Pasifika Mental Health in New Zealand
Kapeli, S. (University of Auckland), Manuela, S. (University of Auckland), Sibley, C. (University of Auckland)
It has been widely documented that people experiencing psychological distress have an increased likelihood of experiencing anxiety or a depressive disorder. Furthermore, recent findings from the New Zealand Mental Health Foundation (2016) tell us that rates of psychological distress are almost 1.5 times higher for adult Pacific peoples than their non-Māori and non-Pacific counterparts. Thus, our research focuses on exploring Pasifika Mental Health, by leveraging data from the New Zealand Attitudes & Values Study (NZAVS), a national longitudinal data set, to examine how measures of psychological distress, anxiety and depression change across time for adult Pacific peoples in New Zealand. If there are significant changes, what other factors (i.e. certain demographic indicators, aspects of wellbeing) could be contributing to this change? Are there particular variables that may be instrumental in promoting positive Pasifika mental health outcomes? Our research is vital because detrimental mental health experiences is a serious concern for Pacific peoples. We need to understand how and why Pacific peoples experience some of the highest rates of mental illness in New Zealand. In doing so, we will be better equipped to work towards changing this narrative moving forward.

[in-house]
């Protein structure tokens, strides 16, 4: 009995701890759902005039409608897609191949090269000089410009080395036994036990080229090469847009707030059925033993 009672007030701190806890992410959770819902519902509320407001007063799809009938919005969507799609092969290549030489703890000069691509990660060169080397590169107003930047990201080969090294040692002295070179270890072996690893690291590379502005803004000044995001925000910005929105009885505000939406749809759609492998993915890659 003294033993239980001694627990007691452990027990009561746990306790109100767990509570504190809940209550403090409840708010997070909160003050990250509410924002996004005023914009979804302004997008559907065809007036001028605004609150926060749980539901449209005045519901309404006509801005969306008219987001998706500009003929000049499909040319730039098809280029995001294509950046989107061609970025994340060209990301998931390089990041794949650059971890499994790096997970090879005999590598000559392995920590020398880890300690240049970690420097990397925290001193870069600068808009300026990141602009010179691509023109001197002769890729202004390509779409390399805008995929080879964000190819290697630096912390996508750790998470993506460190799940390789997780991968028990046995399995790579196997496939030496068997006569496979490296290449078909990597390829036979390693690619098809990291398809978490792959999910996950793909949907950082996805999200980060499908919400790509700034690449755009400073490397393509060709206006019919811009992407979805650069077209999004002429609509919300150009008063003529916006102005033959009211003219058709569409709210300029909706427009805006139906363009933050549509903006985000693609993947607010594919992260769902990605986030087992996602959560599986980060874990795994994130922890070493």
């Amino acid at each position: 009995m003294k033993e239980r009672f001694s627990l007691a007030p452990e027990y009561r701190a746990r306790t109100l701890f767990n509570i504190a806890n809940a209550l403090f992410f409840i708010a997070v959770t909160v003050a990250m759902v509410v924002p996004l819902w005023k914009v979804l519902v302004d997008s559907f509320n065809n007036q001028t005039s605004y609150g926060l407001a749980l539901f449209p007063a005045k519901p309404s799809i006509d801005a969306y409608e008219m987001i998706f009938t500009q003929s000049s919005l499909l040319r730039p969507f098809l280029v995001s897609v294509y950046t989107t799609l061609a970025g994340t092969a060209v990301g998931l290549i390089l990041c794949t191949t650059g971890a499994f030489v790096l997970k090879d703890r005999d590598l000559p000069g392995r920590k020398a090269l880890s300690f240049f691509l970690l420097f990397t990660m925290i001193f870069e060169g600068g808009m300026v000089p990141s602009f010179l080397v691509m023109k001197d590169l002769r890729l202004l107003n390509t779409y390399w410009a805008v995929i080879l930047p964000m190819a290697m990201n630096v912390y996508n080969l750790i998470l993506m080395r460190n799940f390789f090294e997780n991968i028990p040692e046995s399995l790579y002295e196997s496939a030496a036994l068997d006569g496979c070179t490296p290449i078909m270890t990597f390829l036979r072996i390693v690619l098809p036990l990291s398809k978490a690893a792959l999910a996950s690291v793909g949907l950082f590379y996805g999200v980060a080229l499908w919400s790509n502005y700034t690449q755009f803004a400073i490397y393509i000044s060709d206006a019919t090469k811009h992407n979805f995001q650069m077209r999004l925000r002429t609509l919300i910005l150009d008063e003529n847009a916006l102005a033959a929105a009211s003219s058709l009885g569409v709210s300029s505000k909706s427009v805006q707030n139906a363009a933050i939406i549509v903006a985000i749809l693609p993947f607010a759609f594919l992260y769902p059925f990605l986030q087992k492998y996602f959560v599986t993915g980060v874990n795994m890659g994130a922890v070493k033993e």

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Culture and Attitudes